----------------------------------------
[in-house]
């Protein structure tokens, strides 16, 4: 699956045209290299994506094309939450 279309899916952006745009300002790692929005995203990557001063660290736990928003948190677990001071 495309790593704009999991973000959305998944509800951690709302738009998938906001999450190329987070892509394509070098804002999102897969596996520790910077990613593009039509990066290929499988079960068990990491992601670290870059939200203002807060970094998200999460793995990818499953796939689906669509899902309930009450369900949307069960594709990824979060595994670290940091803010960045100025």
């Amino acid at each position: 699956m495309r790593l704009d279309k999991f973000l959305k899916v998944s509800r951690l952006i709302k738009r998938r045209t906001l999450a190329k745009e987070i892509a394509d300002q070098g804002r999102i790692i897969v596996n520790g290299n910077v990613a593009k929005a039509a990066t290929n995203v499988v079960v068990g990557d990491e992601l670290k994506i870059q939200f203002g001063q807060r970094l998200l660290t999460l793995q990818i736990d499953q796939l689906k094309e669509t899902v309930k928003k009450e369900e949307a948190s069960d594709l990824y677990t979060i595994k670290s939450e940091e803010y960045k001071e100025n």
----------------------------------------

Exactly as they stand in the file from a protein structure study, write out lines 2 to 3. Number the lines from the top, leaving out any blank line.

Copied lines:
């Protein structure tokens, strides 16, 4: 699956045209290299994506094309939450 279309899916952006745009300002790692929005995203990557001063660290736990928003948190677990001071 495309790593704009999991973000959305998944509800951690709302738009998938906001999450190329987070892509394509070098804002999102897969596996520790910077990613593009039509990066290929499988079960068990990491992601670290870059939200203002807060970094998200999460793995990818499953796939689906669509899902309930009450369900949307069960594709990824979060595994670290940091803010960045100025």
């Amino acid at each position: 699956m495309r790593l704009d279309k999991f973000l959305k899916v998944s509800r951690l952006i709302k738009r998938r045209t906001l999450a190329k745009e987070i892509a394509d300002q070098g804002r999102i790692i897969v596996n520790g290299n910077v990613a593009k929005a039509a990066t290929n995203v499988v079960v068990g990557d990491e992601l670290k994506i870059q939200f203002g001063q807060r970094l998200l660290t999460l793995q990818i736990d499953q796939l689906k094309e669509t899902v309930k928003k009450e369900e949307a948190s069960d594709l990824y677990t979060i595994k670290s939450e940091e803010y960045k001071e100025n």